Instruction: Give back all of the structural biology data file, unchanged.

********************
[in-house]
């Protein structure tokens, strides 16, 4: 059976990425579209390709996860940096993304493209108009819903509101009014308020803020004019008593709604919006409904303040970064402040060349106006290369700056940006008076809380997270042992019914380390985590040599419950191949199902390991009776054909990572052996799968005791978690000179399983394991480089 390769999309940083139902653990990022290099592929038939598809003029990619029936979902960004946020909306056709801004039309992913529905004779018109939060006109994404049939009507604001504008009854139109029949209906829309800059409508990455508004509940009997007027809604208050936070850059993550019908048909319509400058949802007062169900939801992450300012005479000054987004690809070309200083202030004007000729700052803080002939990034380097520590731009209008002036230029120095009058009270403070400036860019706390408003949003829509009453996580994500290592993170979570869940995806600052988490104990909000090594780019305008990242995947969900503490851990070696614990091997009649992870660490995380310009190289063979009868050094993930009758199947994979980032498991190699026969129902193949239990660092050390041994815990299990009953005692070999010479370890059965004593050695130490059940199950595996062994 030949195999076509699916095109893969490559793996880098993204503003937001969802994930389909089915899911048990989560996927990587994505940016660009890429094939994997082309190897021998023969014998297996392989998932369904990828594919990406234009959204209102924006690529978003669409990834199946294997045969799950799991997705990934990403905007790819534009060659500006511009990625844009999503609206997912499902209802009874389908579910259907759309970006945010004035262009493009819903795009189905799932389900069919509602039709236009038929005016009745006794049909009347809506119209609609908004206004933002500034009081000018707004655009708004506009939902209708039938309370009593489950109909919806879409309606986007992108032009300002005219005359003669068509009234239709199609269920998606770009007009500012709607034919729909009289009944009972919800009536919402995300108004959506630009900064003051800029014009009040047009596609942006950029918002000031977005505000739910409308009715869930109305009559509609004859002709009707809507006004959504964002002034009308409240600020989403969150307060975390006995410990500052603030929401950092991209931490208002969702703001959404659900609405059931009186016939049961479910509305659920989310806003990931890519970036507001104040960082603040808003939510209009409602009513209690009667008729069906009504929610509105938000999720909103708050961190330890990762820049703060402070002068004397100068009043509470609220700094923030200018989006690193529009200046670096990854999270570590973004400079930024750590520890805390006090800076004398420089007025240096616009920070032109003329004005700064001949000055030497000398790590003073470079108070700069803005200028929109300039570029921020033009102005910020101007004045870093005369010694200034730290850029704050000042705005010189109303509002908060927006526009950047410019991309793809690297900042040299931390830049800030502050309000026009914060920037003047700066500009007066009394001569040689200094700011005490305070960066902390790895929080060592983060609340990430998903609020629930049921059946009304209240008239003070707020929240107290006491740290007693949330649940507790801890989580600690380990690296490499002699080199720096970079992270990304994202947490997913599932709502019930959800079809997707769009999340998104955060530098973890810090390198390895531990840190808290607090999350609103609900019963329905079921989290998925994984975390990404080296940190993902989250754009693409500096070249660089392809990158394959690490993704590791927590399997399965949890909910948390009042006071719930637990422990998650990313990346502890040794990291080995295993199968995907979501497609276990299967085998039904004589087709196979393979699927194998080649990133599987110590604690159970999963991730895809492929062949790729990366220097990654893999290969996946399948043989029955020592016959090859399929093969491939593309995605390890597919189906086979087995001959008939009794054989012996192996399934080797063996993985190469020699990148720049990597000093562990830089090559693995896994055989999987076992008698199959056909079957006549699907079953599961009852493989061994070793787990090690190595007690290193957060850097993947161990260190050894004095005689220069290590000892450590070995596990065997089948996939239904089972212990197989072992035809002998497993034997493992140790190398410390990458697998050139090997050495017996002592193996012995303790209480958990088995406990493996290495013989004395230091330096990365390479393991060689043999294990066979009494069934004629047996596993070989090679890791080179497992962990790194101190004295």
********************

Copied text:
[in-house]
């Protein structure tokens, strides 16, 4: 059976990425579209390709996860940096993304493209108009819903509101009014308020803020004019008593709604919006409904303040970064402040060349106006290369700056940006008076809380997270042992019914380390985590040599419950191949199902390991009776054909990572052996799968005791978690000179399983394991480089 390769999309940083139902653990990022290099592929038939598809003029990619029936979902960004946020909306056709801004039309992913529905004779018109939060006109994404049939009507604001504008009854139109029949209906829309800059409508990455508004509940009997007027809604208050936070850059993550019908048909319509400058949802007062169900939801992450300012005479000054987004690809070309200083202030004007000729700052803080002939990034380097520590731009209008002036230029120095009058009270403070400036860019706390408003949003829509009453996580994500290592993170979570869940995806600052988490104990909000090594780019305008990242995947969900503490851990070696614990091997009649992870660490995380310009190289063979009868050094993930009758199947994979980032498991190699026969129902193949239990660092050390041994815990299990009953005692070999010479370890059965004593050695130490059940199950595996062994 030949195999076509699916095109893969490559793996880098993204503003937001969802994930389909089915899911048990989560996927990587994505940016660009890429094939994997082309190897021998023969014998297996392989998932369904990828594919990406234009959204209102924006690529978003669409990834199946294997045969799950799991997705990934990403905007790819534009060659500006511009990625844009999503609206997912499902209802009874389908579910259907759309970006945010004035262009493009819903795009189905799932389900069919509602039709236009038929005016009745006794049909009347809506119209609609908004206004933002500034009081000018707004655009708004506009939902209708039938309370009593489950109909919806879409309606986007992108032009300002005219005359003669068509009234239709199609269920998606770009007009500012709607034919729909009289009944009972919800009536919402995300108004959506630009900064003051800029014009009040047009596609942006950029918002000031977005505000739910409308009715869930109305009559509609004859002709009707809507006004959504964002002034009308409240600020989403969150307060975390006995410990500052603030929401950092991209931490208002969702703001959404659900609405059931009186016939049961479910509305659920989310806003990931890519970036507001104040960082603040808003939510209009409602009513209690009667008729069906009504929610509105938000999720909103708050961190330890990762820049703060402070002068004397100068009043509470609220700094923030200018989006690193529009200046670096990854999270570590973004400079930024750590520890805390006090800076004398420089007025240096616009920070032109003329004005700064001949000055030497000398790590003073470079108070700069803005200028929109300039570029921020033009102005910020101007004045870093005369010694200034730290850029704050000042705005010189109303509002908060927006526009950047410019991309793809690297900042040299931390830049800030502050309000026009914060920037003047700066500009007066009394001569040689200094700011005490305070960066902390790895929080060592983060609340990430998903609020629930049921059946009304209240008239003070707020929240107290006491740290007693949330649940507790801890989580600690380990690296490499002699080199720096970079992270990304994202947490997913599932709502019930959800079809997707769009999340998104955060530098973890810090390198390895531990840190808290607090999350609103609900019963329905079921989290998925994984975390990404080296940190993902989250754009693409500096070249660089392809990158394959690490993704590791927590399997399965949890909910948390009042006071719930637990422990998650990313990346502890040794990291080995295993199968995907979501497609276990299967085998039904004589087709196979393979699927194998080649990133599987110590604690159970999963991730895809492929062949790729990366220097990654893999290969996946399948043989029955020592016959090859399929093969491939593309995605390890597919189906086979087995001959008939009794054989012996192996399934080797063996993985190469020699990148720049990597000093562990830089090559693995896994055989999987076992008698199959056909079957006549699907079953599961009852493989061994070793787990090690190595007690290193957060850097993947161990260190050894004095005689220069290590000892450590070995596990065997089948996939239904089972212990197989072992035809002998497993034997493992140790190398410390990458697998050139090997050495017996002592193996012995303790209480958990088995406990493996290495013989004395230091330096990365390479393991060689043999294990066979009494069934004629047996596993070989090679890791080179497992962990790194101190004295």